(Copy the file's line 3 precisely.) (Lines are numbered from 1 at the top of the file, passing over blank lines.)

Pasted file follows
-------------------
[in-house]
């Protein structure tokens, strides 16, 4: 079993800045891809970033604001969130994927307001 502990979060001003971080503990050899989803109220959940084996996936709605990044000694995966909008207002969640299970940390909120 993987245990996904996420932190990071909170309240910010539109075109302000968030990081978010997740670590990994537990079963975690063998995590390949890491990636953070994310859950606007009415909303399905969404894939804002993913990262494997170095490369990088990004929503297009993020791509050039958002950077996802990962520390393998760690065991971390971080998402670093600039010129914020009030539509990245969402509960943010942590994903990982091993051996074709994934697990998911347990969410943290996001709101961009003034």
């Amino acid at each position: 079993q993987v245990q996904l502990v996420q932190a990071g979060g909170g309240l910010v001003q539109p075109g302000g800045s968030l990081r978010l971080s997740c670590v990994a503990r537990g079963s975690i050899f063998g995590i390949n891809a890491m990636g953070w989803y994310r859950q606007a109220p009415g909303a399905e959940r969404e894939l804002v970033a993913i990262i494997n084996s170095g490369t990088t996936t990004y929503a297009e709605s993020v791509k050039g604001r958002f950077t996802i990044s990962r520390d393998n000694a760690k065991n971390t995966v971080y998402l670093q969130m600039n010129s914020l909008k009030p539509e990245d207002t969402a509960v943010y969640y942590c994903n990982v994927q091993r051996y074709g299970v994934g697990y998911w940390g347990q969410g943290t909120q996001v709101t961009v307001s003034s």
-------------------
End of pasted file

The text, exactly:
């Amino acid at each position: 079993q993987v245990q996904l502990v996420q932190a990071g979060g909170g309240l910010v001003q539109p075109g302000g800045s968030l990081r978010l971080s997740c670590v990994a503990r537990g079963s975690i050899f063998g995590i390949n891809a890491m990636g953070w989803y994310r859950q606007a109220p009415g909303a399905e959940r969404e894939l804002v970033a993913i990262i494997n084996s170095g490369t990088t996936t990004y929503a297009e709605s993020v791509k050039g604001r958002f950077t996802i990044s990962r520390d393998n000694a760690k065991n971390t995966v971080y998402l670093q969130m600039n010129s914020l909008k009030p539509e990245d207002t969402a509960v943010y969640y942590c994903n990982v994927q091993r051996y074709g299970v994934g697990y998911w940390g347990q969410g943290t909120q996001v709101t961009v307001s003034s």